Greece's government has cautiously welcomed a plan from Brussels to reform the EU's shaky asylum system, but charity groups working with refugees on the ground have blasted a continued "outrageous containment policy".
The "New Pact on Migration and Asylum" was unveiled on Wednesday and calls for a tougher stance on returning migrants who do not have the right to stay in the EU, and ratcheting up border controls.
Such moves are music to the ears of Prime Minister Kyriakos Mitsotakis' conservative government, which has been operating a harsh migration policy since taking power over a year ago.
The only flaw from Greece's perspective is the Commission giving up on quota-based redistribution of asylum seekers among EU countries -- a plan first mooted during the migration crisis of 2015 but which foundered on opposition from several member states.
Wednesday's pact "goes in the right direction, our main positions are included, but we're disappointed on redistribution, we'd have preferred a different model," Greek asylum service secretary Manos Logothetis told ERT public television.
Mitsotakis himself has reiterated calls for a "balanced asylum policy" and highlighted "the need to share responsibilities in a fair way".
- 'Enough is enough' -
Like Italy and Spain, Greece's position on the EU's southern edge makes it one of the major points of arrival in the bloc for migrants.
Its geography has made it a relentless defender of the idea that asylum seekers -- who arrive almost daily on the country's Aegean Sea islands from neighbouring Turkey -- should be shared out fairly.
The Greek government has long struggled to manage overcrowding in camps on the five islands most affected by the arrivals, especially since the Moria camp on Lesbos burned down on September 8 and 9.
Half of the 24,000 migrants packed into Greek camps remain on Lesbos.
Authorities rushed to set up a provisional site for those left without shelter by the blaze, but charity groups are already incensed at conditions there.
"The Commission promised "no more Moria', while building a new containment camp in Lesbos, where conditions are dire," tweeted the Legal Centre Lesbos, which provides legal information and assistance to migrants on the island.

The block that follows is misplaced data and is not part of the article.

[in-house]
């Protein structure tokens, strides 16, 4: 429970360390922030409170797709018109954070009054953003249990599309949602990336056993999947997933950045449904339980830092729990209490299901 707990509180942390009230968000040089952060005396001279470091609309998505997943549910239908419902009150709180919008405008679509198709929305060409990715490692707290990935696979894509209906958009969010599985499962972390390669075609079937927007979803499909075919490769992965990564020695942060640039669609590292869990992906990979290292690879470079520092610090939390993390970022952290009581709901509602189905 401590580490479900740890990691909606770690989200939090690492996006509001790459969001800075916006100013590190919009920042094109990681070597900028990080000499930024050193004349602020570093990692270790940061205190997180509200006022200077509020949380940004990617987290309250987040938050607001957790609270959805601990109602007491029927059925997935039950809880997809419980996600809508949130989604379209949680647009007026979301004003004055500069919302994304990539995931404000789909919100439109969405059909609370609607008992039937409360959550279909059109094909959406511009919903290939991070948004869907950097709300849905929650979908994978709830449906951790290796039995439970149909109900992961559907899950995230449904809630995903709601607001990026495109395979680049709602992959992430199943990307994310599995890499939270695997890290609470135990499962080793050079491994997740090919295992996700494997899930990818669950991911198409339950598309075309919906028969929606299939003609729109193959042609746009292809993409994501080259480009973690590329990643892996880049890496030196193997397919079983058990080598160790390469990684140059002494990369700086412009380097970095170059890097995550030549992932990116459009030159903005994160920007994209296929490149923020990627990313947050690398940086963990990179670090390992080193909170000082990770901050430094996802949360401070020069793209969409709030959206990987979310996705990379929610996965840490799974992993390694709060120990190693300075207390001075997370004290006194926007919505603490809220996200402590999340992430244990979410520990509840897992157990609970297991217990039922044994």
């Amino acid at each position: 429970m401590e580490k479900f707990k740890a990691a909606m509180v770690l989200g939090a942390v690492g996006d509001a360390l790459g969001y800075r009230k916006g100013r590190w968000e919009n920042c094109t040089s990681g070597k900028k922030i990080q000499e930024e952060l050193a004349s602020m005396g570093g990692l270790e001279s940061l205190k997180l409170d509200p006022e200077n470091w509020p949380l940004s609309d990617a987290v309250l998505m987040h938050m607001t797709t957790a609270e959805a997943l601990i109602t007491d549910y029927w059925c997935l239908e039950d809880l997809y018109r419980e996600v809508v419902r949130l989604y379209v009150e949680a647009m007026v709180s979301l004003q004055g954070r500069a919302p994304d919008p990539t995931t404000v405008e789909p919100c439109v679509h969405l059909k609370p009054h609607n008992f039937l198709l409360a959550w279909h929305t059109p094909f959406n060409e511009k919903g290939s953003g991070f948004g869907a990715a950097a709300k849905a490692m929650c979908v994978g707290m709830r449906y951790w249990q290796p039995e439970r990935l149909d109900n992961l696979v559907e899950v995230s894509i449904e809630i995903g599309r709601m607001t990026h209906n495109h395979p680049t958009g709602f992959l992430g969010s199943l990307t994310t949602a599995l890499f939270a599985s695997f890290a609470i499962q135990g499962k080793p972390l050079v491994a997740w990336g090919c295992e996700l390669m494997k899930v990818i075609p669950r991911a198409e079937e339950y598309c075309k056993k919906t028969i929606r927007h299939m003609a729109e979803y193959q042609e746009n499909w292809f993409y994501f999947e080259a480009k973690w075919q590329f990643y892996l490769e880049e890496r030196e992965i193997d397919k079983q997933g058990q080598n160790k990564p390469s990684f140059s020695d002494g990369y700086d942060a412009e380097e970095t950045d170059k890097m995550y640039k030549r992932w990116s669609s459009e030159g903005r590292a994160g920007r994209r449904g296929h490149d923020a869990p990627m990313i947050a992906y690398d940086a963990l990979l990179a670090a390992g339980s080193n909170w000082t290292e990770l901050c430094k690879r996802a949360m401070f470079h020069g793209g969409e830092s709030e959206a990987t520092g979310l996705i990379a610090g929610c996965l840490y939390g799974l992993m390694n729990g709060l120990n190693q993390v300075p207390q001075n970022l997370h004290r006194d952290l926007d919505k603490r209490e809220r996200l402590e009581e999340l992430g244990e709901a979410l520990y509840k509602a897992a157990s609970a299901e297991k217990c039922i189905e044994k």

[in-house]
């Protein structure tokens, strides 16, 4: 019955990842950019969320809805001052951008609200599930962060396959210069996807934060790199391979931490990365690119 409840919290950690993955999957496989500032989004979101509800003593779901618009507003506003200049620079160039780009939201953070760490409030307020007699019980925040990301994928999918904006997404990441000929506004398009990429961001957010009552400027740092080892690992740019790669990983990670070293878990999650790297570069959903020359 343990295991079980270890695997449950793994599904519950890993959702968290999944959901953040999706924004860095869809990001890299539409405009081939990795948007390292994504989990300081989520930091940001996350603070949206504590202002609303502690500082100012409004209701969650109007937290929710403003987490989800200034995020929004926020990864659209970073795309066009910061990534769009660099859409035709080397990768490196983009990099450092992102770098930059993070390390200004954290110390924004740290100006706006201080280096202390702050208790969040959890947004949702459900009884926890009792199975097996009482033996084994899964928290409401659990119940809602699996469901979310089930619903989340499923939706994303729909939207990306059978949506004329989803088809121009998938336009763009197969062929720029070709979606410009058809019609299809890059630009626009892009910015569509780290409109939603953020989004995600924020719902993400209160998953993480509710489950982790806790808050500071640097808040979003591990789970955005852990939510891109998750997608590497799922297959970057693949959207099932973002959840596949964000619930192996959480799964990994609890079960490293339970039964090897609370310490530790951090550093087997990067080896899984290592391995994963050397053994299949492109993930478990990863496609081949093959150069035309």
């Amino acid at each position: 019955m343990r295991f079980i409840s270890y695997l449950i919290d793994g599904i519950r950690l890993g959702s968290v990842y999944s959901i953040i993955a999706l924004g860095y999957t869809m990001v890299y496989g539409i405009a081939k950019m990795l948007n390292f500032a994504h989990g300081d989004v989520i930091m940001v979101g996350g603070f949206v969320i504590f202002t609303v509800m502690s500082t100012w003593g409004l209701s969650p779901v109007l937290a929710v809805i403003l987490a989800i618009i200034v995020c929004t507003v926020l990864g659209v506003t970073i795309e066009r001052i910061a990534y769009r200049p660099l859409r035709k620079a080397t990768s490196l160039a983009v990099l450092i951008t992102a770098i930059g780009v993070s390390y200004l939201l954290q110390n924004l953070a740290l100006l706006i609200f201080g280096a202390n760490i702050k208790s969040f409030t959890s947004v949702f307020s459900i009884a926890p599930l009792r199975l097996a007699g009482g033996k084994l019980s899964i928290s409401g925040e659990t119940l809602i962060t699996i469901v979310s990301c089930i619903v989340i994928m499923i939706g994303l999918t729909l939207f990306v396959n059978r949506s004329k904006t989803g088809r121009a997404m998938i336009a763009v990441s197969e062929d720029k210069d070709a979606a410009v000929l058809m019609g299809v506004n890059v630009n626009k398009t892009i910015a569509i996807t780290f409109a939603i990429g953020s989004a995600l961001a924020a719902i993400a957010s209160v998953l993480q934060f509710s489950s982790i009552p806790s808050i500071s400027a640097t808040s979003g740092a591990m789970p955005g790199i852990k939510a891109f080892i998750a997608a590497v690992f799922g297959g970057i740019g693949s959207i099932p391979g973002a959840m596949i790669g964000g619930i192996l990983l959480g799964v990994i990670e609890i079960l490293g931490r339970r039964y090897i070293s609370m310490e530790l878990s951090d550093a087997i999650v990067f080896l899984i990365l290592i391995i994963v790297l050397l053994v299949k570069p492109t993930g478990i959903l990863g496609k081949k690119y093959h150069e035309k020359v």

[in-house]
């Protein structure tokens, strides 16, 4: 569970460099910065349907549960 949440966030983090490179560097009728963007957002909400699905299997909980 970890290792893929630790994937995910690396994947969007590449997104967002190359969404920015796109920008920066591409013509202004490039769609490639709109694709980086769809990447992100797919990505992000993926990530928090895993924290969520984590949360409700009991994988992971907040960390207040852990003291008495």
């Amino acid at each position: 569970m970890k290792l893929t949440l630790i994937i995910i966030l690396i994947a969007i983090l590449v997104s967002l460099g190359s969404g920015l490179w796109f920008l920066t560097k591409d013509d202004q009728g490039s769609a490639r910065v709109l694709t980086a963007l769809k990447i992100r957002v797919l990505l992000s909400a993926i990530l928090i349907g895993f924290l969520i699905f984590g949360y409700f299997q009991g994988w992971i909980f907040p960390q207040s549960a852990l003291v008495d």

Other groups working with migrants on the ground pointed out the arduous lines people must stand in to receive one meal per day, the lack of mattresses and the impossibility of respecting coronavirus infection control measures like social distancing.
"We have continuously exposed the human cost of this outrageous containment policy to leaders in European capitals, to commissioners in Brussels and to citizens through the media, but nothing seems to lead to a desperately needed radical policy change," Doctors Without Borders (MSF) president Christos Christou tweeted.
"Enough is enough. No more lies," he added.
MSF is one of only a few organisations allowed by Greek authorities to come to the aid of asylum seekers left to sleep by the side of the road after Moria was destroyed.
So far almost 9,400 people have moved into the new temporary camp on Lesbos, the Greek section of the UN Refugee Agency (UNHCR) said.
Spokeswoman Stella Nanou told AFP authorities must "put an end to the precarious situation for thousands of refugees in the Greek islands and... accelerate their safe and orderly transfer to suitable accommodation in the mainland."
- Under pressure -
Greece has already transferred thousands off the islands since early 2020, but the camps remain under intense pressure.
On Wednesday, Migration Minister Notis Mitarachi said a camp hosting 1,000 vulnerable refugees on Lesbos would be closed, as well as a volunteer-run accommodation known as Pikpa.
The Pikpa camp was founded in 2012 by migrant champion Efi Latsoudi, a joint winner in 2016 of the UNHCR's Nansen Refugee Award.
It currently hosts around 100 people, offering refugees access to medical care, education and legal assistance.
"Such alternative accommodation facilities should be maintained until a more viable solution is secured," UNHCR spokeswoman Nanou said.